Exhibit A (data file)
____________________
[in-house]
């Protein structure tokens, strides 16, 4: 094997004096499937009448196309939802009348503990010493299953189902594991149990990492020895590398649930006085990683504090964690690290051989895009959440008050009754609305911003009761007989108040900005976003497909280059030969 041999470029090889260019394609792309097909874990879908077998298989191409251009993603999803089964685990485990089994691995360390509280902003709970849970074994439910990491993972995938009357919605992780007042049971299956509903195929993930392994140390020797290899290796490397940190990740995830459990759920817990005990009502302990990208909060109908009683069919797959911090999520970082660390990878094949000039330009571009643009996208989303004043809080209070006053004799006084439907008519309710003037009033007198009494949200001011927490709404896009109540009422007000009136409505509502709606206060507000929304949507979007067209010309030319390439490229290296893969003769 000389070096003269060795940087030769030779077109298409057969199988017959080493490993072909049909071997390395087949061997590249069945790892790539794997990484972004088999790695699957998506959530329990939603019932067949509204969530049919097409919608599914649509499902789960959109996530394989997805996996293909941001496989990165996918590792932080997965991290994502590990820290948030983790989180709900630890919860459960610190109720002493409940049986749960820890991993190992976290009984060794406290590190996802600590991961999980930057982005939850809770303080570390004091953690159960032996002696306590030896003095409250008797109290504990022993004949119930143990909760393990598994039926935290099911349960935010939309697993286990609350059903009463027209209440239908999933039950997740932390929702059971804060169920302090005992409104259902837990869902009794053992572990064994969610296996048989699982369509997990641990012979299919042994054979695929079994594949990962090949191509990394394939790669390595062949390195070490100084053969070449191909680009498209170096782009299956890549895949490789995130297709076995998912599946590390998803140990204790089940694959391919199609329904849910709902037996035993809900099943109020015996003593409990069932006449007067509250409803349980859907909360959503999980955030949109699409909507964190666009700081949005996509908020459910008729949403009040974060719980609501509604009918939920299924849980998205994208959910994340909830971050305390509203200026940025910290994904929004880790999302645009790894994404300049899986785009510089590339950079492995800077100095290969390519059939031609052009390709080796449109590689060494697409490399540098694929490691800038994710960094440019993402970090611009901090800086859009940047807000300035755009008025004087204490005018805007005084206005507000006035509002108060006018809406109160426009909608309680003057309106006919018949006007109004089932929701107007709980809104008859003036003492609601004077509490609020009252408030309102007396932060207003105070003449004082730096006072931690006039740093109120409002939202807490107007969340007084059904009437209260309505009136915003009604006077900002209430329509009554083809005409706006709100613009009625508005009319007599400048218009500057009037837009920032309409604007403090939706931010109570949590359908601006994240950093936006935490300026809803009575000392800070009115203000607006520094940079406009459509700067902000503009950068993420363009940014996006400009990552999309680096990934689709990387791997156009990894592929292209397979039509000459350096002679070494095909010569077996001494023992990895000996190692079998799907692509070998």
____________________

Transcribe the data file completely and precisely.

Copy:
[in-house]
């Protein structure tokens, strides 16, 4: 094997004096499937009448196309939802009348503990010493299953189902594991149990990492020895590398649930006085990683504090964690690290051989895009959440008050009754609305911003009761007989108040900005976003497909280059030969 041999470029090889260019394609792309097909874990879908077998298989191409251009993603999803089964685990485990089994691995360390509280902003709970849970074994439910990491993972995938009357919605992780007042049971299956509903195929993930392994140390020797290899290796490397940190990740995830459990759920817990005990009502302990990208909060109908009683069919797959911090999520970082660390990878094949000039330009571009643009996208989303004043809080209070006053004799006084439907008519309710003037009033007198009494949200001011927490709404896009109540009422007000009136409505509502709606206060507000929304949507979007067209010309030319390439490229290296893969003769 000389070096003269060795940087030769030779077109298409057969199988017959080493490993072909049909071997390395087949061997590249069945790892790539794997990484972004088999790695699957998506959530329990939603019932067949509204969530049919097409919608599914649509499902789960959109996530394989997805996996293909941001496989990165996918590792932080997965991290994502590990820290948030983790989180709900630890919860459960610190109720002493409940049986749960820890991993190992976290009984060794406290590190996802600590991961999980930057982005939850809770303080570390004091953690159960032996002696306590030896003095409250008797109290504990022993004949119930143990909760393990598994039926935290099911349960935010939309697993286990609350059903009463027209209440239908999933039950997740932390929702059971804060169920302090005992409104259902837990869902009794053992572990064994969610296996048989699982369509997990641990012979299919042994054979695929079994594949990962090949191509990394394939790669390595062949390195070490100084053969070449191909680009498209170096782009299956890549895949490789995130297709076995998912599946590390998803140990204790089940694959391919199609329904849910709902037996035993809900099943109020015996003593409990069932006449007067509250409803349980859907909360959503999980955030949109699409909507964190666009700081949005996509908020459910008729949403009040974060719980609501509604009918939920299924849980998205994208959910994340909830971050305390509203200026940025910290994904929004880790999302645009790894994404300049899986785009510089590339950079492995800077100095290969390519059939031609052009390709080796449109590689060494697409490399540098694929490691800038994710960094440019993402970090611009901090800086859009940047807000300035755009008025004087204490005018805007005084206005507000006035509002108060006018809406109160426009909608309680003057309106006919018949006007109004089932929701107007709980809104008859003036003492609601004077509490609020009252408030309102007396932060207003105070003449004082730096006072931690006039740093109120409002939202807490107007969340007084059904009437209260309505009136915003009604006077900002209430329509009554083809005409706006709100613009009625508005009319007599400048218009500057009037837009920032309409604007403090939706931010109570949590359908601006994240950093936006935490300026809803009575000392800070009115203000607006520094940079406009459509700067902000503009950068993420363009940014996006400009990552999309680096990934689709990387791997156009990894592929292209397979039509000459350096002679070494095909010569077996001494023992990895000996190692079998799907692509070998």